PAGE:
Following a stellar public health track at the Annual Research Meeting, nearly 100 participants stayed in Seattle for the post-conference Public Health Systems Research (PHSR) Interest Group meeting. This year’s meeting marked the 10th annual event. The PHSR Interest Group meeting explores current issues in public health research through abstract presentations, panel discussions, practitioner and stakeholder input, and updates on funding opportunities for the field. The 2011 meeting featured:

  • Three call for abstracts panels, including 10 presentations demonstrating increasing innovation and rigor in PHSR. Topics included translation, quality improvement, and social network analysis;
  • “Reactors” to the panels—local public health officials responded as research users, pushing the researchers to consider the practical application of this work;
  • An update from CDC;
  • An invited panel on disparities; and
  • An evening poster session.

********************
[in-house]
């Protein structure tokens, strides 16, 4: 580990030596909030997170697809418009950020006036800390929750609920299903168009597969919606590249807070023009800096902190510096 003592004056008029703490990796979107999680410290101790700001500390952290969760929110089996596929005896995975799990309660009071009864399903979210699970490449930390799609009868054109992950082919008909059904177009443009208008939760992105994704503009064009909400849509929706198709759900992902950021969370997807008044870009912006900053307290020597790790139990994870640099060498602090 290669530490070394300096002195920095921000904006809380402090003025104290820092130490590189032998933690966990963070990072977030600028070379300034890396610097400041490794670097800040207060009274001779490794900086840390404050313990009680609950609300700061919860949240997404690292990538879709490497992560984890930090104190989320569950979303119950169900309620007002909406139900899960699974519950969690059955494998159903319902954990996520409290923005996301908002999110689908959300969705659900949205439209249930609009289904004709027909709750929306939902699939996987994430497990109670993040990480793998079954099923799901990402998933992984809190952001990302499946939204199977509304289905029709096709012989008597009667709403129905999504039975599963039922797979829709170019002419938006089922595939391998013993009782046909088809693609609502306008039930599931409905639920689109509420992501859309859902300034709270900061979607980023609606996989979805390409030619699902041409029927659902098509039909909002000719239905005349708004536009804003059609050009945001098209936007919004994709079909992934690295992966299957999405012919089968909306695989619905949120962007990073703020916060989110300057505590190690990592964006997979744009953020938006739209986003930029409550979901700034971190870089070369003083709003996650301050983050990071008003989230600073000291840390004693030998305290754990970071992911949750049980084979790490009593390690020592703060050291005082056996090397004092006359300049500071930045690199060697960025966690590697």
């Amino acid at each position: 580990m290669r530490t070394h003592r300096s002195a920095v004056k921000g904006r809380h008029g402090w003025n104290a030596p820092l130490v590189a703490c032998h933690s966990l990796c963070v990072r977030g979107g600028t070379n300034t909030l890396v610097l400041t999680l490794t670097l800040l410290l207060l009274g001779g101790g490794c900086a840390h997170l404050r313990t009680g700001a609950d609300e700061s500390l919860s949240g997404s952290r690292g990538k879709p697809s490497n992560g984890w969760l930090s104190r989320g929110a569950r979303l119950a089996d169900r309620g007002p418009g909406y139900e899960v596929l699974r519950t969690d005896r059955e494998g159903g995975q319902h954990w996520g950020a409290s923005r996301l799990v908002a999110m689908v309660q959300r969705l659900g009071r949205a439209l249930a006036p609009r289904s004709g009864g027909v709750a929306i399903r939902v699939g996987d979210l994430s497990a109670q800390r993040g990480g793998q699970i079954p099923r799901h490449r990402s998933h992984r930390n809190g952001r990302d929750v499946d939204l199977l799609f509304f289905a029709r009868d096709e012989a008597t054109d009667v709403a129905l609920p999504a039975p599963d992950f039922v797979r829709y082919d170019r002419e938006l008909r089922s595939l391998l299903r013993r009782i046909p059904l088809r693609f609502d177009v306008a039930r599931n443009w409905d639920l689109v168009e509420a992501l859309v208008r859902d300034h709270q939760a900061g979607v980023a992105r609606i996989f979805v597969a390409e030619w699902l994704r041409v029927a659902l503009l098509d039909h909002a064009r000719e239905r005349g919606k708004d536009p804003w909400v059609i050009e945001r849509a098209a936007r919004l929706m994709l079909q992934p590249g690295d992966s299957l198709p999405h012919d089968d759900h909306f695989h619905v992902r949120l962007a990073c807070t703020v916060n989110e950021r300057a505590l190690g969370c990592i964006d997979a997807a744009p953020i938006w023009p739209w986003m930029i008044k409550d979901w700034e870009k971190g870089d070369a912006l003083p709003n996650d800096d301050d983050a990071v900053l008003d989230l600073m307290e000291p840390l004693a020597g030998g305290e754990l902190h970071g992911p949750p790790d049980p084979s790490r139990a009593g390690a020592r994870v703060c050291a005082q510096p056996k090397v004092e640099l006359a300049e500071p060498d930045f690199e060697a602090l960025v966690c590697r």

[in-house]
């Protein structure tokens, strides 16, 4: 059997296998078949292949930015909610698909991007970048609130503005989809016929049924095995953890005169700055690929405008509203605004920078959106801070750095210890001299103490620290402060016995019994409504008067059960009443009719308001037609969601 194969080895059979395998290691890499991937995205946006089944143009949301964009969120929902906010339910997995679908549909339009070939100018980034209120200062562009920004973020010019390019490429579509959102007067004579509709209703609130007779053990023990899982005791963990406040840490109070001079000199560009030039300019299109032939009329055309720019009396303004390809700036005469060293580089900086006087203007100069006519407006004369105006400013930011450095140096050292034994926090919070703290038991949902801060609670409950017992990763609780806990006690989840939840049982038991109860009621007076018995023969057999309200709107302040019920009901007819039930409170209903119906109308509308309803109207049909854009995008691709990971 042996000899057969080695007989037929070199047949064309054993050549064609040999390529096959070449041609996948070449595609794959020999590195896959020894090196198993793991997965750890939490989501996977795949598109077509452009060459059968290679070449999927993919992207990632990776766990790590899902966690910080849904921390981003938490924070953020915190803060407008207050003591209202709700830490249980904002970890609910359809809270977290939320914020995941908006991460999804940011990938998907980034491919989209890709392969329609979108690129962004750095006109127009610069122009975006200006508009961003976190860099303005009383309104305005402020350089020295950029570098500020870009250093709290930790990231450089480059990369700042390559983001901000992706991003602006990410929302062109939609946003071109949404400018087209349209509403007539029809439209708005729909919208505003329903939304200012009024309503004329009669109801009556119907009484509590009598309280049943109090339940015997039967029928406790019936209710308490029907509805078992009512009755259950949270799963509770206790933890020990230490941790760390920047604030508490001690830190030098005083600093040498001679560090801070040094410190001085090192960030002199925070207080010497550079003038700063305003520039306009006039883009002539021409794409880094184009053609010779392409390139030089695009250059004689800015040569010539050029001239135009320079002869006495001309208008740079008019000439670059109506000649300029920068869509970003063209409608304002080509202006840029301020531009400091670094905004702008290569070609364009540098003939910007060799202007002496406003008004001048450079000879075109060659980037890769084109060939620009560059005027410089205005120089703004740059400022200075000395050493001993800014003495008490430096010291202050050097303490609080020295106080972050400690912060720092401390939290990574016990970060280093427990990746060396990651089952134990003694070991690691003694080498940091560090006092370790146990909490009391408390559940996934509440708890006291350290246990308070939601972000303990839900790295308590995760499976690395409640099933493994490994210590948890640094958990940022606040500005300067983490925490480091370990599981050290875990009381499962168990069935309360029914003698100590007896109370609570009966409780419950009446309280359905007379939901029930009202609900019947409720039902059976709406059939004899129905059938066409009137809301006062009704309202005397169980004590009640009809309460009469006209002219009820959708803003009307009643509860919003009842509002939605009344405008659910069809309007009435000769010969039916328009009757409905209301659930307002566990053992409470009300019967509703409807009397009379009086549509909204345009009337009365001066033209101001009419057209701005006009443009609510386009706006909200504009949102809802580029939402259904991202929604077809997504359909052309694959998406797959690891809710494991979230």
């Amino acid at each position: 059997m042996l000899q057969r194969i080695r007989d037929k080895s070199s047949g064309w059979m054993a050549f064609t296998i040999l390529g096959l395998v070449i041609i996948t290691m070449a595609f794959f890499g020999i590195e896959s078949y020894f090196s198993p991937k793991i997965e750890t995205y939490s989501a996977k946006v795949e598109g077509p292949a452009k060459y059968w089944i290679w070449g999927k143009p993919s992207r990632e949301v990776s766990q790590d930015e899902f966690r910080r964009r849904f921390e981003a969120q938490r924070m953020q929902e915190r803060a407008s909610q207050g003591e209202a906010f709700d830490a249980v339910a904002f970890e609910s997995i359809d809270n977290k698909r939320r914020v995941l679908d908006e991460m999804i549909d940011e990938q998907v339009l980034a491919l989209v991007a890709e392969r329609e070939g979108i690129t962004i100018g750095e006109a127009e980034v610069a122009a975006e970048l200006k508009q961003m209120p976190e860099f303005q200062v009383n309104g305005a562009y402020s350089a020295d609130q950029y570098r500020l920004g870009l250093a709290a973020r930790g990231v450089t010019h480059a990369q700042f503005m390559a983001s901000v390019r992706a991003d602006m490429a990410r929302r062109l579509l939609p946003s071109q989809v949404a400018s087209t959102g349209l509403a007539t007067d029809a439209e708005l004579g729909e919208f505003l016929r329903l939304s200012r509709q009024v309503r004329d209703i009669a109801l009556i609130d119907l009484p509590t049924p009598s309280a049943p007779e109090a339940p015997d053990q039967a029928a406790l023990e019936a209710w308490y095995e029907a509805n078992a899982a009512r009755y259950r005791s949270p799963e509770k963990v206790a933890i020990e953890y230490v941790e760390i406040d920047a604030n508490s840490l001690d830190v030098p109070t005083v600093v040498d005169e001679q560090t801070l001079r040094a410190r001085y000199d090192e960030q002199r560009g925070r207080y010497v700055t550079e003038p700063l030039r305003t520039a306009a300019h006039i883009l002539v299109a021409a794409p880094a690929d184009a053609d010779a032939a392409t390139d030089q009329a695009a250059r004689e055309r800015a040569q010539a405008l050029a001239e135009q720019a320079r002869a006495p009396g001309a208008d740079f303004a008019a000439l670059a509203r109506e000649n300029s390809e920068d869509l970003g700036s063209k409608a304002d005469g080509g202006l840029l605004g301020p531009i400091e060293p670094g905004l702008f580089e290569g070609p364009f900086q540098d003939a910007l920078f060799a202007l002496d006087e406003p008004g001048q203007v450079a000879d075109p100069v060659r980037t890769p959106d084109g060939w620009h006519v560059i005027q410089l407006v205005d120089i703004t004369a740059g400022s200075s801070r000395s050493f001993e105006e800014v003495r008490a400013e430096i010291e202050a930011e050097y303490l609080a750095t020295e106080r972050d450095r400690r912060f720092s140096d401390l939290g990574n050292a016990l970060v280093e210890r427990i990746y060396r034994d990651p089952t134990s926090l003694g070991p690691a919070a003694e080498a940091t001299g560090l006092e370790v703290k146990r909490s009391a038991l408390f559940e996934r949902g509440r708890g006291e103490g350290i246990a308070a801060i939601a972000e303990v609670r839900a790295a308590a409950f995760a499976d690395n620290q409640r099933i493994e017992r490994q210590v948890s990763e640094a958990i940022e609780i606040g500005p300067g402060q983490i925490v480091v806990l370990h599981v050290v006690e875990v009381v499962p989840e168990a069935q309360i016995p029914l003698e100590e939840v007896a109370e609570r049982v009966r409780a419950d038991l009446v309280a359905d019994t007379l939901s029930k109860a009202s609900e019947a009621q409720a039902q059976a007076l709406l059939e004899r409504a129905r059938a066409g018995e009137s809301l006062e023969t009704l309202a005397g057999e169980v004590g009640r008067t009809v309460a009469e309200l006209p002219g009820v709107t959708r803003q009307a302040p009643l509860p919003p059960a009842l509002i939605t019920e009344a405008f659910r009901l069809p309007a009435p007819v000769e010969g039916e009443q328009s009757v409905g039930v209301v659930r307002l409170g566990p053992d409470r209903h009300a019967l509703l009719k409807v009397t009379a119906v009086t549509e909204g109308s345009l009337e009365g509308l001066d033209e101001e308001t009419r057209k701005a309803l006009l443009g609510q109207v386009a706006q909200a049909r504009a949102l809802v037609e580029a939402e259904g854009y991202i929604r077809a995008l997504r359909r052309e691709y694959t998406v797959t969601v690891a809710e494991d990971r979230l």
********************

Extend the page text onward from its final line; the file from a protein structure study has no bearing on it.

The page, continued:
A special 10th anniversary panel closed Tuesday’s agenda, where speakers and participants addressed rigor in and relevance of PHSR. Mike Stoto, the new Interest Group chair, pointedly asked the group to consider: (1) Can we trust the results (rigor)? (2) Are we asking the right questions (relevance)? Debra Perez, the Robert Wood Johnson Foundation’s staunch advocate for the field of PHSR, called for greater emphasis on dissemination and translation. “We will be judged by how we influence health outcomes, not by the number of peer-reviewed journal articles,” she stated. Glen Mays, speaking from the researcher perspective, suggested that PHSR has more questions to ask than time to answer. He urged prioritization of the research agenda, focusing on the work that has “the greatest pay-off.” Weighing in with the practitioner perspective, Susan Allan reminded the group that even with 10 years of work, the Interest Group members and the field need to continue growing. She proposed that in this next decade, the field should focus on increasing the desire and the ability of practitioners to use data and research findings to change the way public health is practiced.  Participants engaged with the panelists, voicing a resounding call to improve upon the  application of knowledge. Suggestions for doing so include: continuing to support the practice-based research networks; offering incentives to providers to seek out evidence; and balancing rigor and relevance. The presentations and discussions over the two-day meeting celebrated the best in PHSR in 2011 and provided clear steps for the next decade.